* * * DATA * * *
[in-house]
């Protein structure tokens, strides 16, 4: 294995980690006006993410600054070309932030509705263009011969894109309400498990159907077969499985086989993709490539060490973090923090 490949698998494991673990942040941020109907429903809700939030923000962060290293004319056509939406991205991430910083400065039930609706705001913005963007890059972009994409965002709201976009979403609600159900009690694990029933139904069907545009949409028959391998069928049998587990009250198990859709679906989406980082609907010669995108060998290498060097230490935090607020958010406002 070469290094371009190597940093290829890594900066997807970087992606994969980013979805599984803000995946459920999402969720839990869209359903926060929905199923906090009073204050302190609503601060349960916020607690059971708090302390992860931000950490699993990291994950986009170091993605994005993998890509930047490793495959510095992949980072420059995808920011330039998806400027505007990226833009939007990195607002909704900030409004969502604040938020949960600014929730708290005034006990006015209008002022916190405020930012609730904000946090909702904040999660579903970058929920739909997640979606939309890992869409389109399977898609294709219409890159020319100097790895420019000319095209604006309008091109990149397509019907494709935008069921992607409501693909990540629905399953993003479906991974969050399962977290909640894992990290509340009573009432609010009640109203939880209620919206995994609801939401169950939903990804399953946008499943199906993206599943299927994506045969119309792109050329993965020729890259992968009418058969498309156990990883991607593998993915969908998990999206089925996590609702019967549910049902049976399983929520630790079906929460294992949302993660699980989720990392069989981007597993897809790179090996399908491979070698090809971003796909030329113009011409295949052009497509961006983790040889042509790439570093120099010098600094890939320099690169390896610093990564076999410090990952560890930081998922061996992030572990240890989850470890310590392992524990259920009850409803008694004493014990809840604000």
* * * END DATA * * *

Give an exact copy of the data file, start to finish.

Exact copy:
[in-house]
């Protein structure tokens, strides 16, 4: 294995980690006006993410600054070309932030509705263009011969894109309400498990159907077969499985086989993709490539060490973090923090 490949698998494991673990942040941020109907429903809700939030923000962060290293004319056509939406991205991430910083400065039930609706705001913005963007890059972009994409965002709201976009979403609600159900009690694990029933139904069907545009949409028959391998069928049998587990009250198990859709679906989406980082609907010669995108060998290498060097230490935090607020958010406002 070469290094371009190597940093290829890594900066997807970087992606994969980013979805599984803000995946459920999402969720839990869209359903926060929905199923906090009073204050302190609503601060349960916020607690059971708090302390992860931000950490699993990291994950986009170091993605994005993998890509930047490793495959510095992949980072420059995808920011330039998806400027505007990226833009939007990195607002909704900030409004969502604040938020949960600014929730708290005034006990006015209008002022916190405020930012609730904000946090909702904040999660579903970058929920739909997640979606939309890992869409389109399977898609294709219409890159020319100097790895420019000319095209604006309008091109990149397509019907494709935008069921992607409501693909990540629905399953993003479906991974969050399962977290909640894992990290509340009573009432609010009640109203939880209620919206995994609801939401169950939903990804399953946008499943199906993206599943299927994506045969119309792109050329993965020729890259992968009418058969498309156990990883991607593998993915969908998990999206089925996590609702019967549910049902049976399983929520630790079906929460294992949302993660699980989720990392069989981007597993897809790179090996399908491979070698090809971003796909030329113009011409295949052009497509961006983790040889042509790439570093120099010098600094890939320099690169390896610093990564076999410090990952560890930081998922061996992030572990240890989850470890310590392992524990259920009850409803008694004493014990809840604000």